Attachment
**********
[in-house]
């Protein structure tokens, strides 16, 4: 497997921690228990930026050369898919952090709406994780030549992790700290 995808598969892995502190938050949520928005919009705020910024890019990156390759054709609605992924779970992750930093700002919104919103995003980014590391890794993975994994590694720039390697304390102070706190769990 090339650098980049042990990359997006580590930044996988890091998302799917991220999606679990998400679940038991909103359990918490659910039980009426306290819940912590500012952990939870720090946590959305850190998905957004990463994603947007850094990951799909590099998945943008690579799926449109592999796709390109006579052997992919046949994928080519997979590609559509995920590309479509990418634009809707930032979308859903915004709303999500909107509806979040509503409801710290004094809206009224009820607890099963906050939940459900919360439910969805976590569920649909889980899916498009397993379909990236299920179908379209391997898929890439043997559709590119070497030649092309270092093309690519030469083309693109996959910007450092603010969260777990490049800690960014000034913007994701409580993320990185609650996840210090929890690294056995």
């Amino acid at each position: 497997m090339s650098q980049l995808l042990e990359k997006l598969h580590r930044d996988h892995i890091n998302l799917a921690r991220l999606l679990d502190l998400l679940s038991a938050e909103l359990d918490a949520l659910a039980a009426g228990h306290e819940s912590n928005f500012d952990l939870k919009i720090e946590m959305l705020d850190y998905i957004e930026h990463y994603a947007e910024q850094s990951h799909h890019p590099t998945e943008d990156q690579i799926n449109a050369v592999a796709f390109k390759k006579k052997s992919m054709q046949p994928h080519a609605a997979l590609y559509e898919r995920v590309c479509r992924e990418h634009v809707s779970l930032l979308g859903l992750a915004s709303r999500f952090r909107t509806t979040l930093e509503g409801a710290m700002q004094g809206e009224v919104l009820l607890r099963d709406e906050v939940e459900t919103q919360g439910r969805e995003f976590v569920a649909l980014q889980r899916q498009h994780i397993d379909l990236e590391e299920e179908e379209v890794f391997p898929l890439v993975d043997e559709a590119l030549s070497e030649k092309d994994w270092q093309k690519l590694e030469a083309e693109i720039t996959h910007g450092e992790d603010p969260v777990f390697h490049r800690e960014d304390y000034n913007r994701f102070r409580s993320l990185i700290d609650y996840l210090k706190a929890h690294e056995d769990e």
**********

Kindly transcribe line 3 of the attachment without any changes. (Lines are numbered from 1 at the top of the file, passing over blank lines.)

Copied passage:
């Amino acid at each position: 497997m090339s650098q980049l995808l042990e990359k997006l598969h580590r930044d996988h892995i890091n998302l799917a921690r991220l999606l679990d502190l998400l679940s038991a938050e909103l359990d918490a949520l659910a039980a009426g228990h306290e819940s912590n928005f500012d952990l939870k919009i720090e946590m959305l705020d850190y998905i957004e930026h990463y994603a947007e910024q850094s990951h799909h890019p590099t998945e943008d990156q690579i799926n449109a050369v592999a796709f390109k390759k006579k052997s992919m054709q046949p994928h080519a609605a997979l590609y559509e898919r995920v590309c479509r992924e990418h634009v809707s779970l930032l979308g859903l992750a915004s709303r999500f952090r909107t509806t979040l930093e509503g409801a710290m700002q004094g809206e009224v919104l009820l607890r099963d709406e906050v939940e459900t919103q919360g439910r969805e995003f976590v569920a649909l980014q889980r899916q498009h994780i397993d379909l990236e590391e299920e179908e379209v890794f391997p898929l890439v993975d043997e559709a590119l030549s070497e030649k092309d994994w270092q093309k690519l590694e030469a083309e693109i720039t996959h910007g450092e992790d603010p969260v777990f390697h490049r800690e960014d304390y000034n913007r994701f102070r409580s993320l990185i700290d609650y996840l210090k706190a929890h690294e056995d769990e």